Among those deeply disappointed with the Conservative party’s victory on 7 May was Britain’s diverse and vibrant community of wild animals. They have not yet daubed anti-Tory slogans on war memorials or marched through city centres screaming that they are not going to take it any more — and still less written vacuous and hyperbolic tirades for the Guardian. But they are deeply worried and consider themselves vulnerable to the assaults from a Conservative government untrammelled by the moderating influence of those sentimentalists the Lib Dems.
And so badgers are stocking up on gas masks and the foxes are doing their callisthenics, so as to outpace some psychopathic fat toff on a wheezing mare, and bulk–buying aniseed spray to befuddle the hounds. Others — such as hen harriers — appear to have given up the ghost altogether and have plumped for extinction as the only viable option. Their fears are entirely justified: the Conservatives have a truly shocking record on conservation.
Given the opportunity, the party will side with any and every lobby group which wishes to exterminate or persecute wild animals, either for reasons of money, or because they are in our way, or just for the sheer hell of it, the fun.
Already the first salvos have been fired against the wildlife. Sir Ian Botham, a Tory and former cricketer, has sprung to the ‘defence’ of Britain’s very few remaining hen harriers and lambasted the RSPB for not doing more to protect them. The charity is useless, Beefy fumed — far better to entrust the hen harriers’ survival to the, uh, gamekeepers. Yes, Botham is part of the shooting lobby and probably cares less about hen harriers than I do about batting averages or whether or not some foreign cricketer called Kevin Pietersen is a ‘complete cunt’. Entrusting the future of this beautiful bird of prey to the gamekeepers is akin to entrusting the security of your chicken coop to an organisation named ‘Reynard, Tod and Associates’. Only the farmers have wreaked more havoc on endangered wildlife than the gamekeepers. Round my way gamekeepers shoot any and every bird of prey they clap their nasty little eyes on — buzzards, goshawks, sparrow-hawks — you name it, they’ll shoot or poison it. All supposedly to preserve the stocks of educationally challenged pheasants (although buzzards dine almost exclusively on rabbit, and sparrowhawks on small songbirds, and there are too few goshawks to make any difference either way).
But it is the foxes who are really frit. Some months before the election the Prime Minister insisted that the ban on fox-hunting would be subjected to a free vote in the House of Commons, given a Conservative victory. And the hunters are thus elated. I have been debating with them on a social media site and I can tell you, their arguments are exquisitely vapid, contradictory and sort of non sequitur. There’s no thrill in ripping a fox to bits, they say. The foxes actually enjoy the thrill of the chase! It’s all necessary to keep ‘vermin’ under control. And also hardly any foxes are killed. The hunting ban cost loads of jobs and hurt the rural economy. And anyway, since the ban even more people have joined the hunts and business is booming, so the ban must have failed!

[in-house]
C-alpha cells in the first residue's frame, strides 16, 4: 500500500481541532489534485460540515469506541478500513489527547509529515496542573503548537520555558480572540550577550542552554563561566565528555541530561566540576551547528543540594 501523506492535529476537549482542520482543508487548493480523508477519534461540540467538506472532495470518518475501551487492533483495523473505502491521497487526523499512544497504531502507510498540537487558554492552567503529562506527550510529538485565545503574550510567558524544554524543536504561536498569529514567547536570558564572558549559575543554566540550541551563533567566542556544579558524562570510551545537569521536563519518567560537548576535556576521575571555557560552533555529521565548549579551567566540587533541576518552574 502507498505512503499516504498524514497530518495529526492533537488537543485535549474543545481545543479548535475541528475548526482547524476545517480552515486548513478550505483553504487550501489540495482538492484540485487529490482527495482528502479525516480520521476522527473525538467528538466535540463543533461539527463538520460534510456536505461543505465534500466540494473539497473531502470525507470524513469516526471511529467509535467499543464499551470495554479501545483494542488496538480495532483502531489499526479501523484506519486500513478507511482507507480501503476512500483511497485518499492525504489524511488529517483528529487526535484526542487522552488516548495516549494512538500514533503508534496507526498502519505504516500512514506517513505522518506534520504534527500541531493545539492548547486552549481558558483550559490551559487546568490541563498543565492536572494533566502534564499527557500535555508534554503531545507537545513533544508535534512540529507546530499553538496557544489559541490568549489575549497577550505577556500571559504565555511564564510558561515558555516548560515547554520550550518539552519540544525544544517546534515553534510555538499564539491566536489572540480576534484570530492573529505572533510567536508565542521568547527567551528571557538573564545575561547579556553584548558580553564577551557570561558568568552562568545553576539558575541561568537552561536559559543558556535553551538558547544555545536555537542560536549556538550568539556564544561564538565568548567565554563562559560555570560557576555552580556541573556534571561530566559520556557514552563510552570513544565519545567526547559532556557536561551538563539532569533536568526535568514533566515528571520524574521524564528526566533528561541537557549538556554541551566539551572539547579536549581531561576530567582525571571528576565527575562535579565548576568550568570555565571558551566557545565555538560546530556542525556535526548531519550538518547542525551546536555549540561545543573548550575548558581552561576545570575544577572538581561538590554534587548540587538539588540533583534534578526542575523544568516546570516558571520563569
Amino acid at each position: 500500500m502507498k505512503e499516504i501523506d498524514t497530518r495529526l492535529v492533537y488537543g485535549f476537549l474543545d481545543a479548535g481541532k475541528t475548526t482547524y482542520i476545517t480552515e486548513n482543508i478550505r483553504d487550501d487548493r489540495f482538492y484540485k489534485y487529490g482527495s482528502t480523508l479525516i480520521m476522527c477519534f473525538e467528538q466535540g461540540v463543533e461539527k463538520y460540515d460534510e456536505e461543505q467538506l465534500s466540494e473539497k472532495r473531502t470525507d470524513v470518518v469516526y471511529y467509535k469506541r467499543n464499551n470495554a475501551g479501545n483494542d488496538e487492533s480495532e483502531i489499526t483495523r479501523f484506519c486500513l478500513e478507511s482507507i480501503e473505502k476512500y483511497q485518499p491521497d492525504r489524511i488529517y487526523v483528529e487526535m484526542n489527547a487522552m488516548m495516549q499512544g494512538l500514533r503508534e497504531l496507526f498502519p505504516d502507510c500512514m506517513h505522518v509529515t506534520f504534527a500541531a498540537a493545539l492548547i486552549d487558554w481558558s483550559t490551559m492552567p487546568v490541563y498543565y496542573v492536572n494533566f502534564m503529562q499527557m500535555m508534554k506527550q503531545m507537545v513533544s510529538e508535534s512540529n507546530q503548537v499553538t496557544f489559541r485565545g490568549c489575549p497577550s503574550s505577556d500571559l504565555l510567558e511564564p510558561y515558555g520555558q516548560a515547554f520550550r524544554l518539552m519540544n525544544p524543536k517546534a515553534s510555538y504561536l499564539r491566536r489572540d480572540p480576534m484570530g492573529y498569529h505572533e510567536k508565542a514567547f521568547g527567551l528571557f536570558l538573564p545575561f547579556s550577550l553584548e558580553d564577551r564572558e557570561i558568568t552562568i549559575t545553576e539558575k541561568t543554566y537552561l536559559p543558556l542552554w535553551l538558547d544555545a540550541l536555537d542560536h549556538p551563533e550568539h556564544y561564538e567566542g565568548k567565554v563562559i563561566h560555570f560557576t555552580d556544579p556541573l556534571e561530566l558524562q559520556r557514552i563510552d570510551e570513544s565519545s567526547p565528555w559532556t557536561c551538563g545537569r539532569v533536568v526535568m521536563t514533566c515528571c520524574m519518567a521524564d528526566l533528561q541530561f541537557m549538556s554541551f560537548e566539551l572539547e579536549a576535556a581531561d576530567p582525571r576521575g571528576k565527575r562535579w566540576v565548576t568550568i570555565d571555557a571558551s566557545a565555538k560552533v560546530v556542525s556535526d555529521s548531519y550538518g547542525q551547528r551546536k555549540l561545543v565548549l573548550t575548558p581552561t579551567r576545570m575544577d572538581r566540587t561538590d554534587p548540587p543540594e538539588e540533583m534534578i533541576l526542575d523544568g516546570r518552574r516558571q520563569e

And they spew out this rubbish with a straight face. It all reminds me of the Sigmund Freud story about the man who borrowed a kettle from his neighbour and returned it broken. ‘But I never borrowed it from you,’ the neighbour complains. And then: ‘Also, it was broken when I borrowed it.’ And ‘It wasn’t broken when I gave it back.’ The kettle logic of the hunting fraternity.
If David Cameron was savvy — and I am beginning to believe he certainly is savvy — instead of repealing the ban, or offering a free vote, he’ll tighten it up. While there have been prosecutions since the ban was introduced, there are too many loopholes in the law. Stop all this stuff about hunts being allowed to rip a fox to bits if they stumble across it ‘accidentally’, for a start. And order the Old Bill to enforce the law properly instead of leaving it to the RSPCA. How many other laws are enforced solely by voluntary bodies?
According to a whole bunch of reports since the ban came into effect in 2005, there has been no increase in the fox population — which immediately contradicts the ‘vermin control’ arguments and also those which suggested that imposing the ban would be like opening the doors at Sangatte — we’ll be overrun, swamped by jubilant, crowing foxes! The same reports suggest that no jobs have been lost whatsoever — that was all hyperbolic lies. The number of jobs directly reliant upon fox-hunting was in any case minuscule — something in the region of 750 nationally. More to the point there has been a large net rise, year on year, of people joining and taking part in hunts. The Burns Commission put this at 11 per cent — with more than a third of hunts reporting a large increase in followers or participants. So that’s the ‘job losses — rural economy destroyed’ argument rendered null and void, I would suggest. No economic hardship whatsoever has been occasioned by the hunting ban: and if business is now thriving, why change it back to the way it was?
The only sensible argument against the fox-hunting ban was the simple libertarian point: ‘We enjoy doing it, why should you stop us?’ Fair enough, I understand the principles and the logic behind that entreaty. It does not quite do it for me, but it is a salient argument. The answer, I would suggest, is that as a nation we have thought better of it, we shrink away from hunting’s easy barbarity. And according to the latest opinion poll, 75 per cent of the electorate agree with me about that.
Stick with the 75 per cent, Mr Cameron. And be the leader of a Conservative party which seeks to conserve rather than destroy; be soft-Green — humane and kindly towards our wildlife, even if they don’t have a vote.